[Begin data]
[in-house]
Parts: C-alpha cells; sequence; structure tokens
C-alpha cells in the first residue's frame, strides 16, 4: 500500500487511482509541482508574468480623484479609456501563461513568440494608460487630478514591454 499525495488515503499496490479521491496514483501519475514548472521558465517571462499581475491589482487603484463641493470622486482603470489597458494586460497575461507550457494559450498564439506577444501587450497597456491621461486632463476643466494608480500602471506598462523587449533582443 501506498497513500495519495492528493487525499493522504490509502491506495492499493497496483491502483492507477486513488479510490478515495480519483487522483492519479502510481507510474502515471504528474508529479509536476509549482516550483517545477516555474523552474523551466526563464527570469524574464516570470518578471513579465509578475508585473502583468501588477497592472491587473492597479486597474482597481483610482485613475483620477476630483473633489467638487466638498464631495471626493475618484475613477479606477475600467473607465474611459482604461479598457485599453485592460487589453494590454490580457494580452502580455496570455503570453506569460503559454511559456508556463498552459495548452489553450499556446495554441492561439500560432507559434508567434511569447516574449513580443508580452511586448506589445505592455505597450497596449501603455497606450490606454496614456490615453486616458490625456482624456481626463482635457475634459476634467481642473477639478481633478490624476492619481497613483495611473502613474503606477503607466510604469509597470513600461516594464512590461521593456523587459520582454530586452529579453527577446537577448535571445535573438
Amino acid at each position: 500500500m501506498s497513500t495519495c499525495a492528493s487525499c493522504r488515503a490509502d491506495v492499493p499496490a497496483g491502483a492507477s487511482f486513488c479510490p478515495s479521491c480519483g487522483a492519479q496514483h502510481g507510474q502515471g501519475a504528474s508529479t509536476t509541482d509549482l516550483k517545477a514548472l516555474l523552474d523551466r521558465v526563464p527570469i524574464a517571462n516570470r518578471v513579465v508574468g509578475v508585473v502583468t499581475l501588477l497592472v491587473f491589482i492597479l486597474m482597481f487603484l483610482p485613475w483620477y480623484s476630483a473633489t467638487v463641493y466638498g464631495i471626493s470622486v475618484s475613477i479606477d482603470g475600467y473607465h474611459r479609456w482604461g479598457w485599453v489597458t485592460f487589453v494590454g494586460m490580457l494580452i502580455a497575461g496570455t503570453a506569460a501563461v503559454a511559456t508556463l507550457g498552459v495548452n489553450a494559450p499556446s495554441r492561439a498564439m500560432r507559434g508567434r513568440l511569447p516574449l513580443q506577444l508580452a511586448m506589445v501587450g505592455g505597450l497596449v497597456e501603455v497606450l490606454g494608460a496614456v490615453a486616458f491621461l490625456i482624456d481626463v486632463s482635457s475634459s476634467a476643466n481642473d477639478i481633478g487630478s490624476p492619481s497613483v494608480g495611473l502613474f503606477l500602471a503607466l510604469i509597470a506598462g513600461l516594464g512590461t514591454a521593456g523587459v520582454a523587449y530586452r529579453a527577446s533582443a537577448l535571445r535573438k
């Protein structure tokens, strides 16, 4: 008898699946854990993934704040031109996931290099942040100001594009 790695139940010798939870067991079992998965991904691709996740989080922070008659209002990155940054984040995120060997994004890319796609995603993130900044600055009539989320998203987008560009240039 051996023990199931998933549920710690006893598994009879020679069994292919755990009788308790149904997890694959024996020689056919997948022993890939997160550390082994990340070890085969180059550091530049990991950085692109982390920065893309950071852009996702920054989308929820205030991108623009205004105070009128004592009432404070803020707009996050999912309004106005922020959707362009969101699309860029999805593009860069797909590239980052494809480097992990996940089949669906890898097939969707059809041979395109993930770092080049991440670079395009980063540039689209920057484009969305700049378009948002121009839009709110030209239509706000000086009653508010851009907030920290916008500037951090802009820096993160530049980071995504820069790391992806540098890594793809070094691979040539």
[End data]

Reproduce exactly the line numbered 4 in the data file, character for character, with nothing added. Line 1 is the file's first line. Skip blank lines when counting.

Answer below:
Amino acid at each position: 500500500m501506498s497513500t495519495c499525495a492528493s487525499c493522504r488515503a490509502d491506495v492499493p499496490a497496483g491502483a492507477s487511482f486513488c479510490p478515495s479521491c480519483g487522483a492519479q496514483h502510481g507510474q502515471g501519475a504528474s508529479t509536476t509541482d509549482l516550483k517545477a514548472l516555474l523552474d523551466r521558465v526563464p527570469i524574464a517571462n516570470r518578471v513579465v508574468g509578475v508585473v502583468t499581475l501588477l497592472v491587473f491589482i492597479l486597474m482597481f487603484l483610482p485613475w483620477y480623484s476630483a473633489t467638487v463641493y466638498g464631495i471626493s470622486v475618484s475613477i479606477d482603470g475600467y473607465h474611459r479609456w482604461g479598457w485599453v489597458t485592460f487589453v494590454g494586460m490580457l494580452i502580455a497575461g496570455t503570453a506569460a501563461v503559454a511559456t508556463l507550457g498552459v495548452n489553450a494559450p499556446s495554441r492561439a498564439m500560432r507559434g508567434r513568440l511569447p516574449l513580443q506577444l508580452a511586448m506589445v501587450g505592455g505597450l497596449v497597456e501603455v497606450l490606454g494608460a496614456v490615453a486616458f491621461l490625456i482624456d481626463v486632463s482635457s475634459s476634467a476643466n481642473d477639478i481633478g487630478s490624476p492619481s497613483v494608480g495611473l502613474f503606477l500602471a503607466l510604469i509597470a506598462g513600461l516594464g512590461t514591454a521593456g523587459v520582454a523587449y530586452r529579453a527577446s533582443a537577448l535571445r535573438k